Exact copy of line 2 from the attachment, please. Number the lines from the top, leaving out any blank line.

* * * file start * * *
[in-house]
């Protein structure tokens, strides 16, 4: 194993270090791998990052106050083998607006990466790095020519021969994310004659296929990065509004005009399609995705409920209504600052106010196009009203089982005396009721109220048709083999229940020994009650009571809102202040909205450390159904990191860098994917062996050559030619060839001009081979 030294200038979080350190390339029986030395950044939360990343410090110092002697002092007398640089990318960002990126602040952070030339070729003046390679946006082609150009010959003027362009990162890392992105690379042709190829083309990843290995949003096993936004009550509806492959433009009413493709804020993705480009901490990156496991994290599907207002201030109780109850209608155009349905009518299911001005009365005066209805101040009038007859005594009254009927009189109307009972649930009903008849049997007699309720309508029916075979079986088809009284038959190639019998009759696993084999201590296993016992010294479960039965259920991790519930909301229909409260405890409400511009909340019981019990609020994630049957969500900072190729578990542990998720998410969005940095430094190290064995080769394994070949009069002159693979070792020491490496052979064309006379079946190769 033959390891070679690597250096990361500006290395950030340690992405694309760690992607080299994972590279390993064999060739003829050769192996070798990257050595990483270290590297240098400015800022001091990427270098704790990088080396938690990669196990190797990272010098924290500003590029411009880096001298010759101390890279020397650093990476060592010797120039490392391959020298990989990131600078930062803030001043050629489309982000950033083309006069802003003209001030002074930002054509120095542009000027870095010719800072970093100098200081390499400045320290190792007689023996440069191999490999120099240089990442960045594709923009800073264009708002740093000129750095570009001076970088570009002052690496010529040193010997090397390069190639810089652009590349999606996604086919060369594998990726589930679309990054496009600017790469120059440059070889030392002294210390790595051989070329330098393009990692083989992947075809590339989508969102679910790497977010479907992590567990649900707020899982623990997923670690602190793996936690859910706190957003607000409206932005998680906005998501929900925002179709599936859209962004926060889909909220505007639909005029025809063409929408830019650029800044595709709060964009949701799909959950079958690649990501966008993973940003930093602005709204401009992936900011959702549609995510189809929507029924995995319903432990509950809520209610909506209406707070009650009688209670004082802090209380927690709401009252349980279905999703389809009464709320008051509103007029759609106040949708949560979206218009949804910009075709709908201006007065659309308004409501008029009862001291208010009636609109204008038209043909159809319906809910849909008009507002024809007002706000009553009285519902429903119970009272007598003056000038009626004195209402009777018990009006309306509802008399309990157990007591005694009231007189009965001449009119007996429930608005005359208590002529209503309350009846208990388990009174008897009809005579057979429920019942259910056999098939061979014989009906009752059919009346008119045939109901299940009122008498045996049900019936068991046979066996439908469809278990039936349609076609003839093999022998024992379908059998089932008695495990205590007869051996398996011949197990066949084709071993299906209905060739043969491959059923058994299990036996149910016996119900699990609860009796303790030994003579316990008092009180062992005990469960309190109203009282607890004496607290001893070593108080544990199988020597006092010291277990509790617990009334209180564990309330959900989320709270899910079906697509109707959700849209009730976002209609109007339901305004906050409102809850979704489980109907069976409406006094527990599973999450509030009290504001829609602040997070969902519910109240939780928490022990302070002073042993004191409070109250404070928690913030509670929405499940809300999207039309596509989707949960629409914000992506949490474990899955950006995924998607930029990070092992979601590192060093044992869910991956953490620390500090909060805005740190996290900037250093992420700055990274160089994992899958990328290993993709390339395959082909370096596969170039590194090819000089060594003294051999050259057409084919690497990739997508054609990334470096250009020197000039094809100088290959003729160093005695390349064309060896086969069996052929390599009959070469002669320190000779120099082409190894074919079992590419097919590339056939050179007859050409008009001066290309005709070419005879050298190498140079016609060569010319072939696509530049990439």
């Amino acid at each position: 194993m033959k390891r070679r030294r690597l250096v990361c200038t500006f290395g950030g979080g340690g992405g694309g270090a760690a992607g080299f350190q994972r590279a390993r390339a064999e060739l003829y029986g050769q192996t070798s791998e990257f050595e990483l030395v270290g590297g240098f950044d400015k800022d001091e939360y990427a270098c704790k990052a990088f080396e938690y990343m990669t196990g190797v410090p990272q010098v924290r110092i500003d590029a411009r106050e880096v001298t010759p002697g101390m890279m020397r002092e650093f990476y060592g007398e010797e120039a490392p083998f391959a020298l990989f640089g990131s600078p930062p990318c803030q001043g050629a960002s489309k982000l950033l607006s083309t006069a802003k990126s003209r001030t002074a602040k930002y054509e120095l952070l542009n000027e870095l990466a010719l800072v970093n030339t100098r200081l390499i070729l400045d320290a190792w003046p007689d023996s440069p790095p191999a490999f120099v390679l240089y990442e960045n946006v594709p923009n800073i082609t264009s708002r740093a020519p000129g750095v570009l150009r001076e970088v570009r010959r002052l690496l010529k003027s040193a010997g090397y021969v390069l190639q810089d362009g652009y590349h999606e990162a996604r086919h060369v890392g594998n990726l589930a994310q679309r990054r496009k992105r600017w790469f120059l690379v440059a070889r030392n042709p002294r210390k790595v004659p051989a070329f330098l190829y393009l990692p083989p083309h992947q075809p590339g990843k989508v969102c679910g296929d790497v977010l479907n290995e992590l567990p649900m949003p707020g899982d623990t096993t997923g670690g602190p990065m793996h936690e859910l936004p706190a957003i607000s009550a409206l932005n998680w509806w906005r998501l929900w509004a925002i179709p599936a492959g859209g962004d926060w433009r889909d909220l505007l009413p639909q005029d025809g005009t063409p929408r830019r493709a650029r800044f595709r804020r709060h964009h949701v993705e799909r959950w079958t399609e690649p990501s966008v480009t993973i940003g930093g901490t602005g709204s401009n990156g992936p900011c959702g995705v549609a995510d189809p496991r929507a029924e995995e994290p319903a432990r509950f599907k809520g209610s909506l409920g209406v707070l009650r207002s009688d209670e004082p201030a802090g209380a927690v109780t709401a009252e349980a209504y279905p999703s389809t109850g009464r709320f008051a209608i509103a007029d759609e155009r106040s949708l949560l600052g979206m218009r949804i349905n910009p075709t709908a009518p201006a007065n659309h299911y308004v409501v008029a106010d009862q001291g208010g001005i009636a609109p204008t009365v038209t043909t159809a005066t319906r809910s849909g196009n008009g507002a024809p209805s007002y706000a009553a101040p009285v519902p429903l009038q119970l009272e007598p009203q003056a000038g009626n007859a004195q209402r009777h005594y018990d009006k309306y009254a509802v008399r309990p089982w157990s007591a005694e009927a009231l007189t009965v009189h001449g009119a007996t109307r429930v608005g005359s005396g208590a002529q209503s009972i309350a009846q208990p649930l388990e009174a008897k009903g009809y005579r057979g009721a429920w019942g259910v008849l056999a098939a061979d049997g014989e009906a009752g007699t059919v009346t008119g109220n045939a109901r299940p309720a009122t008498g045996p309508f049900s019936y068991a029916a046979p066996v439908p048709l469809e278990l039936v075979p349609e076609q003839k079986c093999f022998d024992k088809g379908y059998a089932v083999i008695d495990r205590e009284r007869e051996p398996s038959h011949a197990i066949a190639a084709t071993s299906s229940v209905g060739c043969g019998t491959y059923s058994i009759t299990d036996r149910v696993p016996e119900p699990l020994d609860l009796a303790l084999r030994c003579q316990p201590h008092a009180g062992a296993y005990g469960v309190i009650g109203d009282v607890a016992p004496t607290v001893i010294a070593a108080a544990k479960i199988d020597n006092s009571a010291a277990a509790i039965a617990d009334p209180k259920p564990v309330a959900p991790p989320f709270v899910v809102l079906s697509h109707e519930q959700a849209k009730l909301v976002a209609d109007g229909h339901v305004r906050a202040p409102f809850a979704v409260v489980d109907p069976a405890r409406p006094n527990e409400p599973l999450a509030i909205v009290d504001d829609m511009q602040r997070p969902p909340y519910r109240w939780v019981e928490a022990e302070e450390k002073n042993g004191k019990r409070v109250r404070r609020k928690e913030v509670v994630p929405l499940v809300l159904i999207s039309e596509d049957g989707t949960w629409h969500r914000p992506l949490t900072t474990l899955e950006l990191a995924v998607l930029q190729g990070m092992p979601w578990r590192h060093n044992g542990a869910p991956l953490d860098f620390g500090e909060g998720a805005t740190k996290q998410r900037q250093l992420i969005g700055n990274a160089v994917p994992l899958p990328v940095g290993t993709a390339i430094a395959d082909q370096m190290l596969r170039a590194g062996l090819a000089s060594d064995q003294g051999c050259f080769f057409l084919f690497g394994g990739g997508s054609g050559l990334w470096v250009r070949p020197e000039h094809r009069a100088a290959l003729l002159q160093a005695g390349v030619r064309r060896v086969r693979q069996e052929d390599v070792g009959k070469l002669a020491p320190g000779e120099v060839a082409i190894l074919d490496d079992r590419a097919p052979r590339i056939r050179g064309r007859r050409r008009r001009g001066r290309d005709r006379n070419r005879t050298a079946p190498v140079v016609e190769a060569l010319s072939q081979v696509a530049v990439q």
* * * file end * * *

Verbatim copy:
């Protein structure tokens, strides 16, 4: 194993270090791998990052106050083998607006990466790095020519021969994310004659296929990065509004005009399609995705409920209504600052106010196009009203089982005396009721109220048709083999229940020994009650009571809102202040909205450390159904990191860098994917062996050559030619060839001009081979 030294200038979080350190390339029986030395950044939360990343410090110092002697002092007398640089990318960002990126602040952070030339070729003046390679946006082609150009010959003027362009990162890392992105690379042709190829083309990843290995949003096993936004009550509806492959433009009413493709804020993705480009901490990156496991994290599907207002201030109780109850209608155009349905009518299911001005009365005066209805101040009038007859005594009254009927009189109307009972649930009903008849049997007699309720309508029916075979079986088809009284038959190639019998009759696993084999201590296993016992010294479960039965259920991790519930909301229909409260405890409400511009909340019981019990609020994630049957969500900072190729578990542990998720998410969005940095430094190290064995080769394994070949009069002159693979070792020491490496052979064309006379079946190769 033959390891070679690597250096990361500006290395950030340690992405694309760690992607080299994972590279390993064999060739003829050769192996070798990257050595990483270290590297240098400015800022001091990427270098704790990088080396938690990669196990190797990272010098924290500003590029411009880096001298010759101390890279020397650093990476060592010797120039490392391959020298990989990131600078930062803030001043050629489309982000950033083309006069802003003209001030002074930002054509120095542009000027870095010719800072970093100098200081390499400045320290190792007689023996440069191999490999120099240089990442960045594709923009800073264009708002740093000129750095570009001076970088570009002052690496010529040193010997090397390069190639810089652009590349999606996604086919060369594998990726589930679309990054496009600017790469120059440059070889030392002294210390790595051989070329330098393009990692083989992947075809590339989508969102679910790497977010479907992590567990649900707020899982623990997923670690602190793996936690859910706190957003607000409206932005998680906005998501929900925002179709599936859209962004926060889909909220505007639909005029025809063409929408830019650029800044595709709060964009949701799909959950079958690649990501966008993973940003930093602005709204401009992936900011959702549609995510189809929507029924995995319903432990509950809520209610909506209406707070009650009688209670004082802090209380927690709401009252349980279905999703389809009464709320008051509103007029759609106040949708949560979206218009949804910009075709709908201006007065659309308004409501008029009862001291208010009636609109204008038209043909159809319906809910849909008009507002024809007002706000009553009285519902429903119970009272007598003056000038009626004195209402009777018990009006309306509802008399309990157990007591005694009231007189009965001449009119007996429930608005005359208590002529209503309350009846208990388990009174008897009809005579057979429920019942259910056999098939061979014989009906009752059919009346008119045939109901299940009122008498045996049900019936068991046979066996439908469809278990039936349609076609003839093999022998024992379908059998089932008695495990205590007869051996398996011949197990066949084709071993299906209905060739043969491959059923058994299990036996149910016996119900699990609860009796303790030994003579316990008092009180062992005990469960309190109203009282607890004496607290001893070593108080544990199988020597006092010291277990509790617990009334209180564990309330959900989320709270899910079906697509109707959700849209009730976002209609109007339901305004906050409102809850979704489980109907069976409406006094527990599973999450509030009290504001829609602040997070969902519910109240939780928490022990302070002073042993004191409070109250404070928690913030509670929405499940809300999207039309596509989707949960629409914000992506949490474990899955950006995924998607930029990070092992979601590192060093044992869910991956953490620390500090909060805005740190996290900037250093992420700055990274160089994992899958990328290993993709390339395959082909370096596969170039590194090819000089060594003294051999050259057409084919690497990739997508054609990334470096250009020197000039094809100088290959003729160093005695390349064309060896086969069996052929390599009959070469002669320190000779120099082409190894074919079992590419097919590339056939050179007859050409008009001066290309005709070419005879050298190498140079016609060569010319072939696509530049990439």